7:30 p.m.: I arrive at the Marriott and bump into Memphis filmmaker Nicki Newburger, who's taping showcases for the Live from Memphis website. "Isn't this what Memphis should always look like?" she asks, standing near the top of an escalator and looking down into the lobby, where hundreds of newly arrived musicians mill about, carrying their instrument cases.
8:45 p.m.: Ohio's Over the Rhine may be headlining, but Wednesday night is still about Memphis artists. Nancy Apple, while hosting a "picking party" in the Marriott's Trolley Stop lounge, describes herself as a musical ambassador and then silences a rowdy crowd with a lovely rendition of her song, "Moon Over Memphis."
8:50 p.m.: Memphis transplant Dan Montgomery re-imagines schoolhouse rock by singing about some important things happening in his hometown, Philadelphia. Montgomery, who has participated in Folk Alliance conferences since 2007, describes the conference as "the speed dating of showcasing."
"People watch for two or three songs at a time, jot little things down, and then run down the hall, because Rodney Crowell is playing," he says. Montgomery says that kind of casual sampling used to bother him, but he's gotten used to it. "I can say that the best-paying gigs I've gotten have been from people who booked me after seeing me at Folk Alliance," he says. "In my experience, it's always been well worth it."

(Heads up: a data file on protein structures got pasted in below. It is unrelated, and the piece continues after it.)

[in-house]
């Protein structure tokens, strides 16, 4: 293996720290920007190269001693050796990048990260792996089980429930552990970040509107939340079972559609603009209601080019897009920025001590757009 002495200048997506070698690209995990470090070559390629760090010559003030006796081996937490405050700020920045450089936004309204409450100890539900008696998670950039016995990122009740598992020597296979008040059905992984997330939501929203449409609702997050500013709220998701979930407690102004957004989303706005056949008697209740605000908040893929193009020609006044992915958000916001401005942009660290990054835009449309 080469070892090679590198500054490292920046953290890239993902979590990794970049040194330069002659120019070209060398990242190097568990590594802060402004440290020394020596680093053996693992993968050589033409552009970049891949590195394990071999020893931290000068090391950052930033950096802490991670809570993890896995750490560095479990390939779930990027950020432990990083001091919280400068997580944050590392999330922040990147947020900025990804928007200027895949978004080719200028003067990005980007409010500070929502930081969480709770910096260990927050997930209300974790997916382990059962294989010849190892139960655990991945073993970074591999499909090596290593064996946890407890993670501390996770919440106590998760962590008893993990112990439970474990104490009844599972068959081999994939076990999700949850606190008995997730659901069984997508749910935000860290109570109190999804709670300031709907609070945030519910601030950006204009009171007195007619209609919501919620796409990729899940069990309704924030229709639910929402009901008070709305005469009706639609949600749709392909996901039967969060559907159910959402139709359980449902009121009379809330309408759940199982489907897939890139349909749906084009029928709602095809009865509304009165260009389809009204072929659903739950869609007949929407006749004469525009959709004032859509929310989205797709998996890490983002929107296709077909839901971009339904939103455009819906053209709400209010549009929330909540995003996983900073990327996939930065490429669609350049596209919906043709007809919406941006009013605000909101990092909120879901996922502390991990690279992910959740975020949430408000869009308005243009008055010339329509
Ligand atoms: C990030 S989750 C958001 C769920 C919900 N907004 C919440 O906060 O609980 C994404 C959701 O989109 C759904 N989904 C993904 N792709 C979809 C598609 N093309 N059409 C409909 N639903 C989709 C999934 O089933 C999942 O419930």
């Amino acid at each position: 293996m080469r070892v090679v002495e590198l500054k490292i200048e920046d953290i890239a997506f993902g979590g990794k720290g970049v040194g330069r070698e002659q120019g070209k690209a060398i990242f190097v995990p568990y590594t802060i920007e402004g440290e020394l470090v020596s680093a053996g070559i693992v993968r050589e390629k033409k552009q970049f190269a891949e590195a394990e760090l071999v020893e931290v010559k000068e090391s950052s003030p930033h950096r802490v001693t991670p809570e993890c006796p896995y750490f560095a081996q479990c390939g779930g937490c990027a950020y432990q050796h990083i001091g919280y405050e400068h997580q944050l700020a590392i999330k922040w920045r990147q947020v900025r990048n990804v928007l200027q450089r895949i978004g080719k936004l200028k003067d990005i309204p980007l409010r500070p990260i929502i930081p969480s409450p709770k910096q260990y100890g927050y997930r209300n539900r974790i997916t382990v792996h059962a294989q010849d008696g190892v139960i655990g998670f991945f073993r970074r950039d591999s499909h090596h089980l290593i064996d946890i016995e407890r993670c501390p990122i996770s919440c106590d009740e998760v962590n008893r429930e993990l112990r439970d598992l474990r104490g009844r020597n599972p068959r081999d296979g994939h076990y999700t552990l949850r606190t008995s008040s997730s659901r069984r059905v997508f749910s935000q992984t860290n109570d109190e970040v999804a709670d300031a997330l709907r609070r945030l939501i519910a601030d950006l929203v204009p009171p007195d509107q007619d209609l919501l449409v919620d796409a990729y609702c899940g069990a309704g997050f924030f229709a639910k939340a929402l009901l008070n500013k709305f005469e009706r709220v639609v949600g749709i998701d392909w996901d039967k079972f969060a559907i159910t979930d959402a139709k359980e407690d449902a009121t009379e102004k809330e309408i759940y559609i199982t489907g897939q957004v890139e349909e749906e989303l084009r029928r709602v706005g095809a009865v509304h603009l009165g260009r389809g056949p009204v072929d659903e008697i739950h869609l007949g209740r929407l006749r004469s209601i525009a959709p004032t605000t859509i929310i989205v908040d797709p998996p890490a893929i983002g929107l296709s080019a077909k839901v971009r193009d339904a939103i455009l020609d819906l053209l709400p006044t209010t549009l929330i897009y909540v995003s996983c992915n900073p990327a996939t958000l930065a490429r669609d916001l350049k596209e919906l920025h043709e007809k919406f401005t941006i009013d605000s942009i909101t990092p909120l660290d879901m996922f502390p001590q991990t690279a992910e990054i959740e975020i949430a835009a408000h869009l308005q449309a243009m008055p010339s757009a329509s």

9:10 p.m.: The Bo-Keys play a famous movie theme song for a happy audience. Skip Pitts, who played guitar on the original recording, jokingly tells the audience that Isaac Hayes won an Oscar for the song, but the rest of the band "got the shaft."
9:40 p.m.: In spite of some technical difficulties, Amy LaVere wows the crowd with groove-laden songs about longing and loving.
10:15 p.m.: Over the Rhine's Karen Bergquist talks about recording at Sun Studio, then sings "Undamned," a gorgeous ballad referencing the old gospel song "Just As I Am."
Midnight: I end the night listening to the eclectic Memphis duo Deering & Down, whose narrative songs play out like gritty Denis Johnson short stories.
Thursday, February 17th
11:40 a.m.: Keynote speaker David Bromberg leads a packed auditorium through a few verses of "Wooly Bully," the classic novelty rocker by Memphis' Sam the Sham.